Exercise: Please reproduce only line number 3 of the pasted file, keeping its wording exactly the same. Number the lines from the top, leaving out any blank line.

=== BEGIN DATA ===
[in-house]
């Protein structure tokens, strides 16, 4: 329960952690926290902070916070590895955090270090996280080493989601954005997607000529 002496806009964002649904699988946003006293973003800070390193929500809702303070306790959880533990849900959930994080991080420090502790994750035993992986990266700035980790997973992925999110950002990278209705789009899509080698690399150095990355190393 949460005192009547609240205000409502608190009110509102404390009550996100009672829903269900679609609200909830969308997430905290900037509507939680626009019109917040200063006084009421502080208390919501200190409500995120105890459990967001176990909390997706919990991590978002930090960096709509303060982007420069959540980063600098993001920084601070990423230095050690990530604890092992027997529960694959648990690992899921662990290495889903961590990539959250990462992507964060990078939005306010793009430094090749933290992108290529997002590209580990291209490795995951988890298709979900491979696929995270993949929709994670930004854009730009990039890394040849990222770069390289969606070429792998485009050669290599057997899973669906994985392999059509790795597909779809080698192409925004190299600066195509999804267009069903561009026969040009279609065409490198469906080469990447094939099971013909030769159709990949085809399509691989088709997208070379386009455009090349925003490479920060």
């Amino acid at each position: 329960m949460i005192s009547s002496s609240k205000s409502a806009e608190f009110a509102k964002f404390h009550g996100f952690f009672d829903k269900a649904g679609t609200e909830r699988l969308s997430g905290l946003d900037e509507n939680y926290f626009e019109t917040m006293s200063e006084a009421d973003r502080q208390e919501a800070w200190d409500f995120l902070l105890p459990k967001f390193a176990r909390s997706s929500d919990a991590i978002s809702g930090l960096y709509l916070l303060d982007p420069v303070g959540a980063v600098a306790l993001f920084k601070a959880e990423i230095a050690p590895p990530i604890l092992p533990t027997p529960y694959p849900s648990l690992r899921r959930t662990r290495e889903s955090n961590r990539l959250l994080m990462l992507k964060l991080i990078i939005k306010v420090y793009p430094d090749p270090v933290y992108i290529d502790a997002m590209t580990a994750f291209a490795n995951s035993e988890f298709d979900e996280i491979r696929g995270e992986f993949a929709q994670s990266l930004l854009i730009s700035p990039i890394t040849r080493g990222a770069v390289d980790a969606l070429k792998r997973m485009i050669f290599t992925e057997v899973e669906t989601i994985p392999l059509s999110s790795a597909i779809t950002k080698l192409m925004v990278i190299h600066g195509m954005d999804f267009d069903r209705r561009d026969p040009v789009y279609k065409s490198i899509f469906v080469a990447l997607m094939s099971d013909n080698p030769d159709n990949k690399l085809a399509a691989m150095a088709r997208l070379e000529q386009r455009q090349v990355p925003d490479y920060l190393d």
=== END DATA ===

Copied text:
């Amino acid at each position: 329960m949460i005192s009547s002496s609240k205000s409502a806009e608190f009110a509102k964002f404390h009550g996100f952690f009672d829903k269900a649904g679609t609200e909830r699988l969308s997430g905290l946003d900037e509507n939680y926290f626009e019109t917040m006293s200063e006084a009421d973003r502080q208390e919501a800070w200190d409500f995120l902070l105890p459990k967001f390193a176990r909390s997706s929500d919990a991590i978002s809702g930090l960096y709509l916070l303060d982007p420069v303070g959540a980063v600098a306790l993001f920084k601070a959880e990423i230095a050690p590895p990530i604890l092992p533990t027997p529960y694959p849900s648990l690992r899921r959930t662990r290495e889903s955090n961590r990539l959250l994080m990462l992507k964060l991080i990078i939005k306010v420090y793009p430094d090749p270090v933290y992108i290529d502790a997002m590209t580990a994750f291209a490795n995951s035993e988890f298709d979900e996280i491979r696929g995270e992986f993949a929709q994670s990266l930004l854009i730009s700035p990039i890394t040849r080493g990222a770069v390289d980790a969606l070429k792998r997973m485009i050669f290599t992925e057997v899973e669906t989601i994985p392999l059509s999110s790795a597909i779809t950002k080698l192409m925004v990278i190299h600066g195509m954005d999804f267009d069903r209705r561009d026969p040009v789009y279609k065409s490198i899509f469906v080469a990447l997607m094939s099971d013909n080698p030769d159709n990949k690399l085809a399509a691989m150095a088709r997208l070379e000529q386009r455009q090349v990355p925003d490479y920060l190393d």